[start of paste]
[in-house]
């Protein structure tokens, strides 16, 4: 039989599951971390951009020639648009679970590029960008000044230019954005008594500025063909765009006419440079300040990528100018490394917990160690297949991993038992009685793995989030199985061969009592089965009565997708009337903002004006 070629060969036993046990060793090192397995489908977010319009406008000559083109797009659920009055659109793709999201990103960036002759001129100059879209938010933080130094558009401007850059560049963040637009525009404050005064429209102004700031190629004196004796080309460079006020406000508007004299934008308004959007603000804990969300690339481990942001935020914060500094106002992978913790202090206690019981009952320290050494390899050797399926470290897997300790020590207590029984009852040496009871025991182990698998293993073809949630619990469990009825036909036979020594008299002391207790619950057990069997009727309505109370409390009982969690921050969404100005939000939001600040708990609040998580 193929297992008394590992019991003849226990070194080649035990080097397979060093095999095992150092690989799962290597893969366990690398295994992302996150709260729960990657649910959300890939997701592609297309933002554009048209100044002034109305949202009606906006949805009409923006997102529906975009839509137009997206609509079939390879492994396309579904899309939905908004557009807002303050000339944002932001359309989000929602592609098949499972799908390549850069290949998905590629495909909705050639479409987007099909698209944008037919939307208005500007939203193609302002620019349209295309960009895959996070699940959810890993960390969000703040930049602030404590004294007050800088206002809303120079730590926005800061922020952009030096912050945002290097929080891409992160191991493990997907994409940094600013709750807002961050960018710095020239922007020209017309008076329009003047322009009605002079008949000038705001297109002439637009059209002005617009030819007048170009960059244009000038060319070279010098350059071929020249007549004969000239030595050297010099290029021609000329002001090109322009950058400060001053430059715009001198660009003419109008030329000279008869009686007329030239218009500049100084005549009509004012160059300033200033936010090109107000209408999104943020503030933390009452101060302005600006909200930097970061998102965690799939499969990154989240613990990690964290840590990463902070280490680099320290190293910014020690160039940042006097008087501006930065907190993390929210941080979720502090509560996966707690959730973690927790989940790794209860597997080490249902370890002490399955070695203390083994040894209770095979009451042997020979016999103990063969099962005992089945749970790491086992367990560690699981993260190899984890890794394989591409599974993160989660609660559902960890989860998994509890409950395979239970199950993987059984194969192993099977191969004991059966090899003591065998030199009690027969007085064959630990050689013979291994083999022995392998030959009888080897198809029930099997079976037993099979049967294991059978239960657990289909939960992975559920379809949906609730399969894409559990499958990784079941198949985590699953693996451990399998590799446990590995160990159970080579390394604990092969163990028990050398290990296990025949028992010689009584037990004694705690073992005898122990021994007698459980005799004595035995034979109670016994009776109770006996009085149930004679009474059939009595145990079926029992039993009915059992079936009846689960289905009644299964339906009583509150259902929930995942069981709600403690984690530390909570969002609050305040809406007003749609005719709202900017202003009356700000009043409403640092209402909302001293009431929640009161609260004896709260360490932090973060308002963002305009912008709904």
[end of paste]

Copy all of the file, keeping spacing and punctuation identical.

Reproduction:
[in-house]
């Protein structure tokens, strides 16, 4: 039989599951971390951009020639648009679970590029960008000044230019954005008594500025063909765009006419440079300040990528100018490394917990160690297949991993038992009685793995989030199985061969009592089965009565997708009337903002004006 070629060969036993046990060793090192397995489908977010319009406008000559083109797009659920009055659109793709999201990103960036002759001129100059879209938010933080130094558009401007850059560049963040637009525009404050005064429209102004700031190629004196004796080309460079006020406000508007004299934008308004959007603000804990969300690339481990942001935020914060500094106002992978913790202090206690019981009952320290050494390899050797399926470290897997300790020590207590029984009852040496009871025991182990698998293993073809949630619990469990009825036909036979020594008299002391207790619950057990069997009727309505109370409390009982969690921050969404100005939000939001600040708990609040998580 193929297992008394590992019991003849226990070194080649035990080097397979060093095999095992150092690989799962290597893969366990690398295994992302996150709260729960990657649910959300890939997701592609297309933002554009048209100044002034109305949202009606906006949805009409923006997102529906975009839509137009997206609509079939390879492994396309579904899309939905908004557009807002303050000339944002932001359309989000929602592609098949499972799908390549850069290949998905590629495909909705050639479409987007099909698209944008037919939307208005500007939203193609302002620019349209295309960009895959996070699940959810890993960390969000703040930049602030404590004294007050800088206002809303120079730590926005800061922020952009030096912050945002290097929080891409992160191991493990997907994409940094600013709750807002961050960018710095020239922007020209017309008076329009003047322009009605002079008949000038705001297109002439637009059209002005617009030819007048170009960059244009000038060319070279010098350059071929020249007549004969000239030595050297010099290029021609000329002001090109322009950058400060001053430059715009001198660009003419109008030329000279008869009686007329030239218009500049100084005549009509004012160059300033200033936010090109107000209408999104943020503030933390009452101060302005600006909200930097970061998102965690799939499969990154989240613990990690964290840590990463902070280490680099320290190293910014020690160039940042006097008087501006930065907190993390929210941080979720502090509560996966707690959730973690927790989940790794209860597997080490249902370890002490399955070695203390083994040894209770095979009451042997020979016999103990063969099962005992089945749970790491086992367990560690699981993260190899984890890794394989591409599974993160989660609660559902960890989860998994509890409950395979239970199950993987059984194969192993099977191969004991059966090899003591065998030199009690027969007085064959630990050689013979291994083999022995392998030959009888080897198809029930099997079976037993099979049967294991059978239960657990289909939960992975559920379809949906609730399969894409559990499958990784079941198949985590699953693996451990399998590799446990590995160990159970080579390394604990092969163990028990050398290990296990025949028992010689009584037990004694705690073992005898122990021994007698459980005799004595035995034979109670016994009776109770006996009085149930004679009474059939009595145990079926029992039993009915059992079936009846689960289905009644299964339906009583509150259902929930995942069981709600403690984690530390909570969002609050305040809406007003749609005719709202900017202003009356700000009043409403640092209402909302001293009431929640009161609260004896709260360490932090973060308002963002305009912008709904």